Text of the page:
Army provides vocalist the best path to live out her childhood dream

By SGT Andrea Kent, U.S. Army NorthJune 11, 2024

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U.S. Army Sgt. Kayla Winslow, 323d Army Band singer, sings during the 323d Army Band’s joint Veteran’s Day concert with the University of Texas San Antonio Wind Symphony at the Tobin Center for the Performing Arts on Nov. 12, 2023 in San Antonio, Texas. The Veteran’s Day concert celebrates the unwavering dedication and sacrifice of our brave veterans and pays tribute to the men and women who have served our nation with honor. From soul-stirring patriotic anthems to soulful melodies that capture the essence of service, this concert was a remarkable testament to the bravery and resilience of our veterans. (U.S. Army photo by Sgt. Andrea Kent)
3 / 3 Show Caption + Hide Caption – U.S. Army Sgt. Kayla Winslow, 323d Army Band singer, sings during the 323d Army Band’s joint Veteran’s Day concert with the University of Texas San Antonio Wind Symphony at the Tobin Center for the Performing Arts on Nov. 12, 2023 in San Antonio, Texas. The Veteran’s Day concert celebrates the unwavering dedication and sacrifice of our brave veterans and pays tribute to the men and women who have served our nation with honor. From soul-stirring patriotic anthems to soulful melodies that capture the essence of service, this concert was a remarkable testament to the bravery and resilience of our veterans. (U.S. Army photo by Sgt. Andrea Kent) (Photo Credit: SGT Andrea Kent) VIEW ORIGINAL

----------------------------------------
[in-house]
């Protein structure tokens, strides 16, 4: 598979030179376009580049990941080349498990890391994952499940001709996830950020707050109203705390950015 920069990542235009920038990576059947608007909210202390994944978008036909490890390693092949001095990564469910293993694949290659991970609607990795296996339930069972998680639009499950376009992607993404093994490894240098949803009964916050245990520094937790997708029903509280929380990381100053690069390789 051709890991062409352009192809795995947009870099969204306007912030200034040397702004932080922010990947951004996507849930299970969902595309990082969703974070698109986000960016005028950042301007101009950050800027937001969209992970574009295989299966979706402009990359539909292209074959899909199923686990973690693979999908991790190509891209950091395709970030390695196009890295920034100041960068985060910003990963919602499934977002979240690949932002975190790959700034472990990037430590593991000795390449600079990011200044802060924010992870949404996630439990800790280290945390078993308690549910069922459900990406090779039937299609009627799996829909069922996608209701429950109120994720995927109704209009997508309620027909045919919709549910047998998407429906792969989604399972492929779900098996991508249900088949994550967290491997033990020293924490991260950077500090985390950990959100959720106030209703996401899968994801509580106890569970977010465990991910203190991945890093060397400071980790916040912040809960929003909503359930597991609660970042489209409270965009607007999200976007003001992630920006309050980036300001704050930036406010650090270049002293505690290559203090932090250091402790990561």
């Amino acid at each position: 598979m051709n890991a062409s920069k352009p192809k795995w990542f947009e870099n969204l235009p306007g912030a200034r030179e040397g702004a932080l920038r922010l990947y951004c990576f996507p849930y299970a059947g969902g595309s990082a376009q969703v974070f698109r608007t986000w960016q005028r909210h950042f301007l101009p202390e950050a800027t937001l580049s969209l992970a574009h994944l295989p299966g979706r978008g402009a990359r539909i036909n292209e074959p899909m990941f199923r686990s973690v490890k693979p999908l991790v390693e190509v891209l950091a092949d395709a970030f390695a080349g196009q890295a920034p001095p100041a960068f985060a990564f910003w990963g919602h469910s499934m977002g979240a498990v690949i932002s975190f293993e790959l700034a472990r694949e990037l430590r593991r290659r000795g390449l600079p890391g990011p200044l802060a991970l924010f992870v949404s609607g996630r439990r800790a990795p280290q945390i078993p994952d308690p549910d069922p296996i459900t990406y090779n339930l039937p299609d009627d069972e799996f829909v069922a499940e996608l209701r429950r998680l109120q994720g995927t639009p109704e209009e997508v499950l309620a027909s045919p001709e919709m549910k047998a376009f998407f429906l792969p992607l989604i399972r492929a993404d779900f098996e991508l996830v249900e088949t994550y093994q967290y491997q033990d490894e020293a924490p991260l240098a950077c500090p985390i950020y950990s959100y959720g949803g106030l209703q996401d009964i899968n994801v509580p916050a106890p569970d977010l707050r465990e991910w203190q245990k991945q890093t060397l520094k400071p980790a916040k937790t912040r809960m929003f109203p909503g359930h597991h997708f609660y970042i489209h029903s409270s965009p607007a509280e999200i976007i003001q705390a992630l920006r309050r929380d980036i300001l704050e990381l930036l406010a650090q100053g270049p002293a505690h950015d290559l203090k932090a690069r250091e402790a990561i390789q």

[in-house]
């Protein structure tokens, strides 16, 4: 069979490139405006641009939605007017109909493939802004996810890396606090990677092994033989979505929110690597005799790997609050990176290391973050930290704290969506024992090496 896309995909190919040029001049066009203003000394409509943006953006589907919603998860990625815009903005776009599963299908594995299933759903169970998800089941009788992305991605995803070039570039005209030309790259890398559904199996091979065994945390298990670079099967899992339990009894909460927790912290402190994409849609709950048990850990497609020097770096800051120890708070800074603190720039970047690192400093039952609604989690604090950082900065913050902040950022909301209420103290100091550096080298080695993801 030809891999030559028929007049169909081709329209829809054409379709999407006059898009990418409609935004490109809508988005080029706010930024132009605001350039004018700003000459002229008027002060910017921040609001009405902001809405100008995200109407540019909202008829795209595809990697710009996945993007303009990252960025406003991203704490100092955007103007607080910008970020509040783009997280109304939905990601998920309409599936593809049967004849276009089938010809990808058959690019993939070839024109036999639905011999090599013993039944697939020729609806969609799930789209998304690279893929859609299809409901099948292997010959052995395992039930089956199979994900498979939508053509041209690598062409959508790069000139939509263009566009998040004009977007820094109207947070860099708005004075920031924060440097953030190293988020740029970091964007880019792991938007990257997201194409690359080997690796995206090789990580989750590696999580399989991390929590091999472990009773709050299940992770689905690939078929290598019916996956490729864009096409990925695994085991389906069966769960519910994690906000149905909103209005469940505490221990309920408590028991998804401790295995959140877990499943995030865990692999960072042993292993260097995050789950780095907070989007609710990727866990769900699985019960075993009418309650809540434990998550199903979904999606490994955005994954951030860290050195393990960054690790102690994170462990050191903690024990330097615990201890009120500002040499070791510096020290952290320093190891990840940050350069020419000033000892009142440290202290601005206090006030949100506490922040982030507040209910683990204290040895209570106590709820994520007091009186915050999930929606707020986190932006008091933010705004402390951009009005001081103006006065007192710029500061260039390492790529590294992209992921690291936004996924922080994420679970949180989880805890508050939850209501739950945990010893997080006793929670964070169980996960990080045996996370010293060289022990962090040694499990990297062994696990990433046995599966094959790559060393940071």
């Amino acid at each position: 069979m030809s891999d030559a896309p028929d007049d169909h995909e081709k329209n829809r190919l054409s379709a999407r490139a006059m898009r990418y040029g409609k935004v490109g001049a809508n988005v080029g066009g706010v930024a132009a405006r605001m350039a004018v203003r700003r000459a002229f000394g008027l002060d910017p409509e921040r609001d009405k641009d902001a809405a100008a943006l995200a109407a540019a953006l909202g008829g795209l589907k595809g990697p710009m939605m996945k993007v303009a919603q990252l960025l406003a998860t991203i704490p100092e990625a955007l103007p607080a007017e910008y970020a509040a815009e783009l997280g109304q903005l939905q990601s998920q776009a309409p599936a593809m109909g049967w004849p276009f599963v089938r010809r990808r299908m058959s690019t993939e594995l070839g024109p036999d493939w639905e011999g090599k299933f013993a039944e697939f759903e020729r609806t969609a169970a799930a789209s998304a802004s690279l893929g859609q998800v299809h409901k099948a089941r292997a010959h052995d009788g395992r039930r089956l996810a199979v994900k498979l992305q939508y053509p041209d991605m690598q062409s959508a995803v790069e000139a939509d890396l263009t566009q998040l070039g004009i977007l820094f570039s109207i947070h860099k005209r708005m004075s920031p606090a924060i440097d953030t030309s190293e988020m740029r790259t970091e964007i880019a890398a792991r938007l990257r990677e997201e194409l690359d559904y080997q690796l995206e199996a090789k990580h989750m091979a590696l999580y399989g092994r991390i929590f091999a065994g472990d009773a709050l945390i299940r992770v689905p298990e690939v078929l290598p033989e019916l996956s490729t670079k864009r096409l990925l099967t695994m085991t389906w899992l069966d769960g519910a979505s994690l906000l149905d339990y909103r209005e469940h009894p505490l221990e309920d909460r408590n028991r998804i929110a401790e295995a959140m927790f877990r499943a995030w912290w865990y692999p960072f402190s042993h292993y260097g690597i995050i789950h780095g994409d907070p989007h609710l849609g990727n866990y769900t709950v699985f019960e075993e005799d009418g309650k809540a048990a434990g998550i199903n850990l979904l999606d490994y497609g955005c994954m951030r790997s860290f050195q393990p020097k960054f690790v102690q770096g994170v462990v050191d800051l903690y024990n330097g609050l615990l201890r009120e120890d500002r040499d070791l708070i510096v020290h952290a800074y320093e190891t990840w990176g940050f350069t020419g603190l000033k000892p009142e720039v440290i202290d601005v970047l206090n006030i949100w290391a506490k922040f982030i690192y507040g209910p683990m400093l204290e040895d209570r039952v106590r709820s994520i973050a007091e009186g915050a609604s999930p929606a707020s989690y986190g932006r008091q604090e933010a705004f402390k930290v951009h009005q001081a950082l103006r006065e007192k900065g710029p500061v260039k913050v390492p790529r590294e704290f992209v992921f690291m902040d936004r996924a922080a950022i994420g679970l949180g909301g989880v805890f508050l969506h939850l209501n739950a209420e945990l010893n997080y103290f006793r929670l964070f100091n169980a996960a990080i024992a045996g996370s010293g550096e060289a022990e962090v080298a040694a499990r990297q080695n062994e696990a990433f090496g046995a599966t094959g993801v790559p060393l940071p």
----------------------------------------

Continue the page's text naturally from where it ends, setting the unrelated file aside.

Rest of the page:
JOINT BASE SAN ANTONIO-FORT SAM HOUSTON, Texas – U.S. Army North 323d Army Band vocalist continues her service as she shares her talents by singing the National Anthem at a football game in Seattle, Wa. on Dec 1, 2023.

“Fort Sam’s Own” Staff Sgt. Kayla Winslow is an Army vocalist assigned to the premier Army musical performing organization at the historic Fort Sam Houston.

As a child, Winslow was always singing. As time went on, her hobby eventually grew into something more serious and intentional, or at least to her. Others considered singing to be nothing but a child-like fantasy.

“I don’t remember a time not being into music,” said Winslow. “As a singer that’s something you can do as soon as you can talk. So, I remember singing as long as I can remember. I didn’t start studying singing until I was about 14. Though even then, singing still seemed like a pipe dream. I’d heard many people advise against making my hobby my job. That kind of scared me. So, I didn't really pursue it until I was out of college.”

After realizing that her favorite moments throughout the day were those when she sang, Winslow decided to listen to her own voice.

“I was teaching English overseas and singing with a bar band. I soon realized that my favorite parts of the day were when I was singing. So, I started looking for jobs where I could sing. I even considered working as a singer on cruise ships. But I've never been interested in being a starving artist in New York City or something. I found out that the military offered a salary, benefits, and music which was really appealing at that time.”

Eventually, the Army gave Winslow what she was looking for.

“I first auditioned for the Navy and then the Army,” said Winslow. “I was comparing those two options while going back and forth to MEPS.”

Due to her passion for music, singing, and performing, Winslow continued to endure despite a couple of bumps in the road.